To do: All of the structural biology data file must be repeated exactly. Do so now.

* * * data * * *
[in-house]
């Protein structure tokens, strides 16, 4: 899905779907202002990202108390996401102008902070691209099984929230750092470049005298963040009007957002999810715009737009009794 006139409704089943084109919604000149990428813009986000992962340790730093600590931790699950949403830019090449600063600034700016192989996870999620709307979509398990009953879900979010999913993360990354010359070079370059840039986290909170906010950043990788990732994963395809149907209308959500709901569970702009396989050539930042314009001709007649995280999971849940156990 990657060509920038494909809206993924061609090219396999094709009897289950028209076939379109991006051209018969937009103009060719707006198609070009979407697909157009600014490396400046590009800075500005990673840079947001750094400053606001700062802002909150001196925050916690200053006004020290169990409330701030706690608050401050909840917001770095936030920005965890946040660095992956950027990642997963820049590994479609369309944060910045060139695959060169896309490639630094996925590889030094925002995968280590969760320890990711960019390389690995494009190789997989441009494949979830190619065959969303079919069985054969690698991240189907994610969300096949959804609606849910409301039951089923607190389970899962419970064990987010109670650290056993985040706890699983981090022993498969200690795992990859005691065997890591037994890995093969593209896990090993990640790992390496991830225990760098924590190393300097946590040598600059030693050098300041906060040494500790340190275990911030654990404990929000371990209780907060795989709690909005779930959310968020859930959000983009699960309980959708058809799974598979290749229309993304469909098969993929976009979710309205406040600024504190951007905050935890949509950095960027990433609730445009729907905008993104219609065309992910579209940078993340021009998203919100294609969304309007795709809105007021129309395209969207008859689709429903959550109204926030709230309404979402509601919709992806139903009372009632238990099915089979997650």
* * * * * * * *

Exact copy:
[in-house]
């Protein structure tokens, strides 16, 4: 899905779907202002990202108390996401102008902070691209099984929230750092470049005298963040009007957002999810715009737009009794 006139409704089943084109919604000149990428813009986000992962340790730093600590931790699950949403830019090449600063600034700016192989996870999620709307979509398990009953879900979010999913993360990354010359070079370059840039986290909170906010950043990788990732994963395809149907209308959500709901569970702009396989050539930042314009001709007649995280999971849940156990 990657060509920038494909809206993924061609090219396999094709009897289950028209076939379109991006051209018969937009103009060719707006198609070009979407697909157009600014490396400046590009800075500005990673840079947001750094400053606001700062802002909150001196925050916690200053006004020290169990409330701030706690608050401050909840917001770095936030920005965890946040660095992956950027990642997963820049590994479609369309944060910045060139695959060169896309490639630094996925590889030094925002995968280590969760320890990711960019390389690995494009190789997989441009494949979830190619065959969303079919069985054969690698991240189907994610969300096949959804609606849910409301039951089923607190389970899962419970064990987010109670650290056993985040706890699983981090022993498969200690795992990859005691065997890591037994890995093969593209896990090993990640790992390496991830225990760098924590190393300097946590040598600059030693050098300041906060040494500790340190275990911030654990404990929000371990209780907060795989709690909005779930959310968020859930959000983009699960309980959708058809799974598979290749229309993304469909098969993929976009979710309205406040600024504190951007905050935890949509950095960027990433609730445009729907905008993104219609065309992910579209940078993340021009998203919100294609969304309007795709809105007021129309395209969207008859689709429903959550109204926030709230309404979402509601919709992806139903009372009632238990099915089979997650």